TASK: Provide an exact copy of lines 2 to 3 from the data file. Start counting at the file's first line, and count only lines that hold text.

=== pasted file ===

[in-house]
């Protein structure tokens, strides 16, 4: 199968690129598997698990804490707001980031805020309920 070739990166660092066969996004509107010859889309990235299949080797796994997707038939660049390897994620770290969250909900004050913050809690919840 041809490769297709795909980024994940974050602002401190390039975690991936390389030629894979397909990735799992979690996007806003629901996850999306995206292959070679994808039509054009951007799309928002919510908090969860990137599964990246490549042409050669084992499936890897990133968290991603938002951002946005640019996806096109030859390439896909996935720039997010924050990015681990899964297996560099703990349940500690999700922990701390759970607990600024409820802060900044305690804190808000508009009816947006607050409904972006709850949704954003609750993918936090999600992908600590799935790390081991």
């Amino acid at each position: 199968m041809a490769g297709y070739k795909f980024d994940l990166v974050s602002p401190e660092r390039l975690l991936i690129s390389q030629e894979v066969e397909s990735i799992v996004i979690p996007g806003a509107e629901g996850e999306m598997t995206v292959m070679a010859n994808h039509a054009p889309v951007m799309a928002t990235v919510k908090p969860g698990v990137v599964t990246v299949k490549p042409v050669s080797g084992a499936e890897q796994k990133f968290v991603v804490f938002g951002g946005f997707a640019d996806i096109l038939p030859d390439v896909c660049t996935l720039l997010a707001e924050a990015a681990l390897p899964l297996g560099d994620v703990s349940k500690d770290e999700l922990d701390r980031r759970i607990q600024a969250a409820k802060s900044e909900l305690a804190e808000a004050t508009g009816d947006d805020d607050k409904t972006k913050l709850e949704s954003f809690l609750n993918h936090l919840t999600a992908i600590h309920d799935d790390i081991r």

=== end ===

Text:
């Protein structure tokens, strides 16, 4: 199968690129598997698990804490707001980031805020309920 070739990166660092066969996004509107010859889309990235299949080797796994997707038939660049390897994620770290969250909900004050913050809690919840 041809490769297709795909980024994940974050602002401190390039975690991936390389030629894979397909990735799992979690996007806003629901996850999306995206292959070679994808039509054009951007799309928002919510908090969860990137599964990246490549042409050669084992499936890897990133968290991603938002951002946005640019996806096109030859390439896909996935720039997010924050990015681990899964297996560099703990349940500690999700922990701390759970607990600024409820802060900044305690804190808000508009009816947006607050409904972006709850949704954003609750993918936090999600992908600590799935790390081991």
């Amino acid at each position: 199968m041809a490769g297709y070739k795909f980024d994940l990166v974050s602002p401190e660092r390039l975690l991936i690129s390389q030629e894979v066969e397909s990735i799992v996004i979690p996007g806003a509107e629901g996850e999306m598997t995206v292959m070679a010859n994808h039509a054009p889309v951007m799309a928002t990235v919510k908090p969860g698990v990137v599964t990246v299949k490549p042409v050669s080797g084992a499936e890897q796994k990133f968290v991603v804490f938002g951002g946005f997707a640019d996806i096109l038939p030859d390439v896909c660049t996935l720039l997010a707001e924050a990015a681990l390897p899964l297996g560099d994620v703990s349940k500690d770290e999700l922990d701390r980031r759970i607990q600024a969250a409820k802060s900044e909900l305690a804190e808000a004050t508009g009816d947006d805020d607050k409904t972006k913050l709850e949704s954003f809690l609750n993918h936090l919840t999600a992908i600590h309920d799935d790390i081991r």